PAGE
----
The day after surgery I groggily opened my eyes, noticed the early more light streaming in through my hospital window, appreciated how silent the room was, and then noticed my sweet boyfriend sleeping on the recliner. I was surprised to see this, as we previously talked about him staying at my apartment instead of the hospital so he could get good quality sleep.
What I didn’t remember was that the night before there was a bit of a scare with my red blood cell count, and he chose to stay because of that. (Everything ended up being fine.)
I smiled as I began to remember the day before, exhaled a sigh of relief because now I could just focus on recovery, and pulled out my iPad to quietly watch a movie while Chad slept. I still didn’t have a whole lot of brain function going on, so I basically just stared at the screen while You’ve Got Mail played, but it felt good to do something somewhat normal.
I had some soreness in my incisions, but my cocktail of pain meds and anti-nausea meds worked wonderfully. They took my catheter out early in the morning. (I was pretty freaked out about this before surgery, but it was a total non-event. I never felt it, nothing hurt or was the slightest bit uncomfortable.) The nurses also took me off of my IV a couple hours after that.
My sweet nurse Janell helped me get cleaned up with a makeshift bath of wet, warm hand towels and I was finally able to put on my own clothes. A baggy t-shirt and loose fitting pants never felt so good.
I had been asking for solid food for a while, so with taking me off the IV I was able to order hospital room service, which I was very excited about. I have no recollection of what I ordered, but I know there was jello, and someone had gotten me a skim cappuccino from the hospital coffee shop.
Now it was time to start my regular walks around the hospital floor. I was quickly able to get out of bed on my own and navigate the halls without having to hold onto the railings that line the floor. Don’t get me wrong, I was slow as can be, but I wanted to do it under my own power, not holding onto anyone (unless I got dizzy of course).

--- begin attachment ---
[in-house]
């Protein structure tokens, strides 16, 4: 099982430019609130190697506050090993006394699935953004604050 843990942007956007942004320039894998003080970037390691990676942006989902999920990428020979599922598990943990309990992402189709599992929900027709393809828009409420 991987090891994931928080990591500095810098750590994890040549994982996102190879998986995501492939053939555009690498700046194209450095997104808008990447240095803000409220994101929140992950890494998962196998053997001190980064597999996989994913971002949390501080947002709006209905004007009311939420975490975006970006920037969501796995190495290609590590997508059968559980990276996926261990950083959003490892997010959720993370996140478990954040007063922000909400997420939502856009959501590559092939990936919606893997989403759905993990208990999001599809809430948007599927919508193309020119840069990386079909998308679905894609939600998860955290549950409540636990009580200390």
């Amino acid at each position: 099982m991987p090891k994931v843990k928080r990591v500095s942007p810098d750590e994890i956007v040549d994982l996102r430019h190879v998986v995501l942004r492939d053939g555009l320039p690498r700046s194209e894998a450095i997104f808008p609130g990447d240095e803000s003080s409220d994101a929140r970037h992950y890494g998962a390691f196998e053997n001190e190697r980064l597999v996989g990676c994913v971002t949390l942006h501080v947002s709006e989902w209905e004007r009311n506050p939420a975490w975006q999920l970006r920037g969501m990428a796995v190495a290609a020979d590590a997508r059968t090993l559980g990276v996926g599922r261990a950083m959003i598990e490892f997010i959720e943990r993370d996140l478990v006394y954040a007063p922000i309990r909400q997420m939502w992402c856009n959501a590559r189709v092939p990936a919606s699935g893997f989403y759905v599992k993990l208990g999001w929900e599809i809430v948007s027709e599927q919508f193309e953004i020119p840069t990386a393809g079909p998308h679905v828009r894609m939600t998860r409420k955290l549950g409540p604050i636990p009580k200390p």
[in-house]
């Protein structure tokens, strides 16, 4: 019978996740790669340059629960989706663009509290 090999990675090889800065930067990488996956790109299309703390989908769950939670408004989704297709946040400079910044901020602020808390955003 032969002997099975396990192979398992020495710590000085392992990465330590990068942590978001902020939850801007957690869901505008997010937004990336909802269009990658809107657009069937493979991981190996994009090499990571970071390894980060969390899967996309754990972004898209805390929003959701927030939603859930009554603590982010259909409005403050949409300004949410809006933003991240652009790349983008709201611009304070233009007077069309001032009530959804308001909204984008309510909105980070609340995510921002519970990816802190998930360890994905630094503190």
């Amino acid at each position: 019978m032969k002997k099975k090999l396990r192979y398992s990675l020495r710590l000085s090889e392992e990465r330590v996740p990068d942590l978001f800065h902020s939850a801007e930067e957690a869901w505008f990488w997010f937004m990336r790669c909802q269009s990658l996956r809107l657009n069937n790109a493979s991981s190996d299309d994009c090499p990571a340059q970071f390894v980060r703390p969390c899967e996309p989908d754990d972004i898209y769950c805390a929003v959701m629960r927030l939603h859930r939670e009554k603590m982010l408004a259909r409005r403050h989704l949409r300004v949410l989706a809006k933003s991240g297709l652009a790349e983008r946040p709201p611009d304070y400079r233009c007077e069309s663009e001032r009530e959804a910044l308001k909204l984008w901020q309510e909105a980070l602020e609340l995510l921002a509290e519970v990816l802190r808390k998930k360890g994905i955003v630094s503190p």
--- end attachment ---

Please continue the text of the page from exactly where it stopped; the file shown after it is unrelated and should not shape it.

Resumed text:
I had done a handful of laps around the floor when my friends Sarah and Jason came to the hospital for a visit. This was a big deal to me because Jason had donated his own kidney to his sister just over two years ago. It helped a lot leading up to surgery to be able to talk with someone that had been there, and could speak from experience.
Sarah slowly popped her head in my room and right away I was borderline yelling ‘heeyyyyyyyyyy!!!!!’ to which Sarah quickly tried to calm me down – she had no idea I was already feeling so good and was already so mobile! It didn’t take long for me to ask Sarah and J if they wanted to go on a walk with me. Chad was there too so the four of us were going to hit the halls together.
I propped myself up on bed and transitioned to standing, with all three of them holding out a hand to help, which I didn’t take. I then slipped on my shoes and walked out of the door of my hospital room to hear Jason say ‘What the, really? You can get out of bed on your own already, and you don’t even need the railing in the hallway?’ Our walk was filled with laughs about how well I was doing, and how surreal it was that the experience had finally come and gone.